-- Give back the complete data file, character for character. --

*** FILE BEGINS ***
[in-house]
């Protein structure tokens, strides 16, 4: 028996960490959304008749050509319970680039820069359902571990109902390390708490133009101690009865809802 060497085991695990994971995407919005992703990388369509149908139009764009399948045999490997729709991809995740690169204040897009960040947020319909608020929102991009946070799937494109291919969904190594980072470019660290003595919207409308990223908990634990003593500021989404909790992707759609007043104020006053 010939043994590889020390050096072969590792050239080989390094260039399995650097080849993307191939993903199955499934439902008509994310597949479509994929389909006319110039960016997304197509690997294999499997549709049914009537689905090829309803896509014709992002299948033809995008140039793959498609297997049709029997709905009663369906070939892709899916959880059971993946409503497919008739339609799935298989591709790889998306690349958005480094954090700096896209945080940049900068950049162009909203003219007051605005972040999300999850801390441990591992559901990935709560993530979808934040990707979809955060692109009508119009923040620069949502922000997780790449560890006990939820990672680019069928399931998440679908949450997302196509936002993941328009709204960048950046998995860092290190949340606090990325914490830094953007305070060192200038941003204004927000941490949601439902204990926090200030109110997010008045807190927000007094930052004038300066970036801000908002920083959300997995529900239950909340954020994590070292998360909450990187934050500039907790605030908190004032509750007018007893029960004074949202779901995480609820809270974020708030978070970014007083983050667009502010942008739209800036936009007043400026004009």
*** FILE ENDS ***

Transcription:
[in-house]
């Protein structure tokens, strides 16, 4: 028996960490959304008749050509319970680039820069359902571990109902390390708490133009101690009865809802 060497085991695990994971995407919005992703990388369509149908139009764009399948045999490997729709991809995740690169204040897009960040947020319909608020929102991009946070799937494109291919969904190594980072470019660290003595919207409308990223908990634990003593500021989404909790992707759609007043104020006053 010939043994590889020390050096072969590792050239080989390094260039399995650097080849993307191939993903199955499934439902008509994310597949479509994929389909006319110039960016997304197509690997294999499997549709049914009537689905090829309803896509014709992002299948033809995008140039793959498609297997049709029997709905009663369906070939892709899916959880059971993946409503497919008739339609799935298989591709790889998306690349958005480094954090700096896209945080940049900068950049162009909203003219007051605005972040999300999850801390441990591992559901990935709560993530979808934040990707979809955060692109009508119009923040620069949502922000997780790449560890006990939820990672680019069928399931998440679908949450997302196509936002993941328009709204960048950046998995860092290190949340606090990325914490830094953007305070060192200038941003204004927000941490949601439902204990926090200030109110997010008045807190927000007094930052004038300066970036801000908002920083959300997995529900239950909340954020994590070292998360909450990187934050500039907790605030908190004032509750007018007893029960004074949202779901995480609820809270974020708030978070970014007083983050667009502010942008739209800036936009007043400026004009």